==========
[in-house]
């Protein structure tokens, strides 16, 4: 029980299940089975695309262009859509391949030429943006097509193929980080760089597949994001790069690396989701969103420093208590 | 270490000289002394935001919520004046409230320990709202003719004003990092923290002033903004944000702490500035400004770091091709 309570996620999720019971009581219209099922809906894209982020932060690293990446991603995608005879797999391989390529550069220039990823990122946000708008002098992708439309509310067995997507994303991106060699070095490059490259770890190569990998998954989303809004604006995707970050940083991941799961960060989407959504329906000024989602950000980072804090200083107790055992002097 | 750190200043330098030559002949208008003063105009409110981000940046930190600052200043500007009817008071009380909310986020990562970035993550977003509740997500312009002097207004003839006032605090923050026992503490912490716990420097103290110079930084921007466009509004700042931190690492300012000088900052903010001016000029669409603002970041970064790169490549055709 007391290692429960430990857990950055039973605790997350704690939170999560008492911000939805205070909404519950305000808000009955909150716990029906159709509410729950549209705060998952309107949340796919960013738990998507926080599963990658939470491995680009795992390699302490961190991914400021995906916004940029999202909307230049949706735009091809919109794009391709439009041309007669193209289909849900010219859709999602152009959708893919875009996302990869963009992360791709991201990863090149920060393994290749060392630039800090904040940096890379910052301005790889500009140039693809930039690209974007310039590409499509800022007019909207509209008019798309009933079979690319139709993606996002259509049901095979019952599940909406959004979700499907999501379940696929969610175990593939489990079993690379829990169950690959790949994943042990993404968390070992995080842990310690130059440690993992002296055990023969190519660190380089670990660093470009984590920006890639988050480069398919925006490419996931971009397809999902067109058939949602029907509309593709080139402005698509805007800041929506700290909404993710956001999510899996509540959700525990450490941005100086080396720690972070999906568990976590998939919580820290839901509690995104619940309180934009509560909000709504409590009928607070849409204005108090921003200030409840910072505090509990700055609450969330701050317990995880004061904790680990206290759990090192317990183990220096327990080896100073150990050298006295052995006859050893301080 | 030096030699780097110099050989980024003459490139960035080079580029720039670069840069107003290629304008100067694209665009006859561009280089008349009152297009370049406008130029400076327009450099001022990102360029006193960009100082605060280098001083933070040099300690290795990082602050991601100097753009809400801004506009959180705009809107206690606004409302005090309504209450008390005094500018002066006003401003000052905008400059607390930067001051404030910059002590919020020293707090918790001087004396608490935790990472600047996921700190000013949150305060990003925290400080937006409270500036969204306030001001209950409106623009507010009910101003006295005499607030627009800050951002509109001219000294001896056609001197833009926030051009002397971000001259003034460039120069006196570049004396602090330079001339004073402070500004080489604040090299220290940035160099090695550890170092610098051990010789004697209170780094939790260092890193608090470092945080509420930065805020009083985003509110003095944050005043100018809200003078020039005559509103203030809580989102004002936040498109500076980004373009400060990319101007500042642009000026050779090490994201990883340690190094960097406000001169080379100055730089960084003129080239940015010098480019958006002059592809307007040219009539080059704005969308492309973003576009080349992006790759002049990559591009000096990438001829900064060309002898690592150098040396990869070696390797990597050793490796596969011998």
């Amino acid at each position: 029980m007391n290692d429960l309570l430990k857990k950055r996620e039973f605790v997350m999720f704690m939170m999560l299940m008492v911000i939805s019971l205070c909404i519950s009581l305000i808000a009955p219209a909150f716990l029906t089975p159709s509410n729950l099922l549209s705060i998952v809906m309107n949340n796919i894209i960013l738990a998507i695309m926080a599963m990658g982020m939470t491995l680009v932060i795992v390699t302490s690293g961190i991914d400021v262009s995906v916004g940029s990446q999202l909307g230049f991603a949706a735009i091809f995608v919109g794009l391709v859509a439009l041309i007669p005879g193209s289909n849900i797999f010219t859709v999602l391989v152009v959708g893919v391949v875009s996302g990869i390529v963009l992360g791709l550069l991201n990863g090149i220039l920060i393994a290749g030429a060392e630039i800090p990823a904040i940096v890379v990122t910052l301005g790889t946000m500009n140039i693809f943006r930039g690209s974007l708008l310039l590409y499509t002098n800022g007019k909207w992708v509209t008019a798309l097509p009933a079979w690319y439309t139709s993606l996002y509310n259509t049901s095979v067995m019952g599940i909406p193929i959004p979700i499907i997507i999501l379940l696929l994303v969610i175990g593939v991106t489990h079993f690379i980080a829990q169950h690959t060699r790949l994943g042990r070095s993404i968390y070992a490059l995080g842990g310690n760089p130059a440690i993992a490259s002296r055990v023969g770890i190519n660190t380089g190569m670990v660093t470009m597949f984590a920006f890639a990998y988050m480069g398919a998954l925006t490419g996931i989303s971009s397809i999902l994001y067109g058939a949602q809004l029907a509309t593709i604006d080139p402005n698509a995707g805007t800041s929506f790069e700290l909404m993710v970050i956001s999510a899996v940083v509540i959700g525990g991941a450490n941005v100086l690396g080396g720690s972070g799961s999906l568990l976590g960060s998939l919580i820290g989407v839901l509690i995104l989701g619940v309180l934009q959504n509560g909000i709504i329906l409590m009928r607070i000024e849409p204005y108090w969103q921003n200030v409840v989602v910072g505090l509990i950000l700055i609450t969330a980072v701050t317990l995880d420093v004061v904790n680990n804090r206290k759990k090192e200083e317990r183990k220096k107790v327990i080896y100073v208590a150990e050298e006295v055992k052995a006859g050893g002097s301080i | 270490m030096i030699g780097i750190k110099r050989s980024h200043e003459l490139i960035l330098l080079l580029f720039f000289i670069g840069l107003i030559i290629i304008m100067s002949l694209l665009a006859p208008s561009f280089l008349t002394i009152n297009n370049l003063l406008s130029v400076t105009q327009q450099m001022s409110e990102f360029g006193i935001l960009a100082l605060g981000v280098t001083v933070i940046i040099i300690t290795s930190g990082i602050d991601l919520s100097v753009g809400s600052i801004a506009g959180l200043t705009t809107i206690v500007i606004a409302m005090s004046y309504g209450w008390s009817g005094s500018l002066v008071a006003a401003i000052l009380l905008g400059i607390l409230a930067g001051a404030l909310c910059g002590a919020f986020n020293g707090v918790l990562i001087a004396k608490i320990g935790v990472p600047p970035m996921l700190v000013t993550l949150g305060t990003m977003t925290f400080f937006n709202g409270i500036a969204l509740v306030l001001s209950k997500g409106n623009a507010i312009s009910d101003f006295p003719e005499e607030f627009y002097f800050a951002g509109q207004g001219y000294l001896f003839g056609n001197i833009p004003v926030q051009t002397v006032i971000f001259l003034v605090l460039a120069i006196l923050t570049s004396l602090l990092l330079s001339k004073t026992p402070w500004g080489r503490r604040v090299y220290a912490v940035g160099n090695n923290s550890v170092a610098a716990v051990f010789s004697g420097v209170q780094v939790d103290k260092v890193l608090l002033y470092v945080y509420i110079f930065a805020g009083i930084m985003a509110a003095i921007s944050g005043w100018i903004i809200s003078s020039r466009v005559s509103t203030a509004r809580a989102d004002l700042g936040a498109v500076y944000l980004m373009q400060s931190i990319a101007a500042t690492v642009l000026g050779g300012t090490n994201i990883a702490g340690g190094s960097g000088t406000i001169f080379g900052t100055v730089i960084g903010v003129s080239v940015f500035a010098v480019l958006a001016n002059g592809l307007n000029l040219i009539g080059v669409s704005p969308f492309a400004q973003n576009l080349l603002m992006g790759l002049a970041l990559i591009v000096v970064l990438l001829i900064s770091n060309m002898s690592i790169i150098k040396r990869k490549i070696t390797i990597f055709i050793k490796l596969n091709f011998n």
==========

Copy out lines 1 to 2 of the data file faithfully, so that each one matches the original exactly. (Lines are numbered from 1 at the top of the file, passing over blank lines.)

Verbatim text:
[in-house]
């Protein structure tokens, strides 16, 4: 029980299940089975695309262009859509391949030429943006097509193929980080760089597949994001790069690396989701969103420093208590 | 270490000289002394935001919520004046409230320990709202003719004003990092923290002033903004944000702490500035400004770091091709 309570996620999720019971009581219209099922809906894209982020932060690293990446991603995608005879797999391989390529550069220039990823990122946000708008002098992708439309509310067995997507994303991106060699070095490059490259770890190569990998998954989303809004604006995707970050940083991941799961960060989407959504329906000024989602950000980072804090200083107790055992002097 | 750190200043330098030559002949208008003063105009409110981000940046930190600052200043500007009817008071009380909310986020990562970035993550977003509740997500312009002097207004003839006032605090923050026992503490912490716990420097103290110079930084921007466009509004700042931190690492300012000088900052903010001016000029669409603002970041970064790169490549055709 007391290692429960430990857990950055039973605790997350704690939170999560008492911000939805205070909404519950305000808000009955909150716990029906159709509410729950549209705060998952309107949340796919960013738990998507926080599963990658939470491995680009795992390699302490961190991914400021995906916004940029999202909307230049949706735009091809919109794009391709439009041309007669193209289909849900010219859709999602152009959708893919875009996302990869963009992360791709991201990863090149920060393994290749060392630039800090904040940096890379910052301005790889500009140039693809930039690209974007310039590409499509800022007019909207509209008019798309009933079979690319139709993606996002259509049901095979019952599940909406959004979700499907999501379940696929969610175990593939489990079993690379829990169950690959790949994943042990993404968390070992995080842990310690130059440690993992002296055990023969190519660190380089670990660093470009984590920006890639988050480069398919925006490419996931971009397809999902067109058939949602029907509309593709080139402005698509805007800041929506700290909404993710956001999510899996509540959700525990450490941005100086080396720690972070999906568990976590998939919580820290839901509690995104619940309180934009509560909000709504409590009928607070849409204005108090921003200030409840910072505090509990700055609450969330701050317990995880004061904790680990206290759990090192317990183990220096327990080896100073150990050298006295052995006859050893301080 | 030096030699780097110099050989980024003459490139960035080079580029720039670069840069107003290629304008100067694209665009006859561009280089008349009152297009370049406008130029400076327009450099001022990102360029006193960009100082605060280098001083933070040099300690290795990082602050991601100097753009809400801004506009959180705009809107206690606004409302005090309504209450008390005094500018002066006003401003000052905008400059607390930067001051404030910059002590919020020293707090918790001087004396608490935790990472600047996921700190000013949150305060990003925290400080937006409270500036969204306030001001209950409106623009507010009910101003006295005499607030627009800050951002509109001219000294001896056609001197833009926030051009002397971000001259003034460039120069006196570049004396602090330079001339004073402070500004080489604040090299220290940035160099090695550890170092610098051990010789004697209170780094939790260092890193608090470092945080509420930065805020009083985003509110003095944050005043100018809200003078020039005559509103203030809580989102004002936040498109500076980004373009400060990319101007500042642009000026050779090490994201990883340690190094960097406000001169080379100055730089960084003129080239940015010098480019958006002059592809307007040219009539080059704005969308492309973003576009080349992006790759002049990559591009000096990438001829900064060309002898690592150098040396990869070696390797990597050793490796596969011998």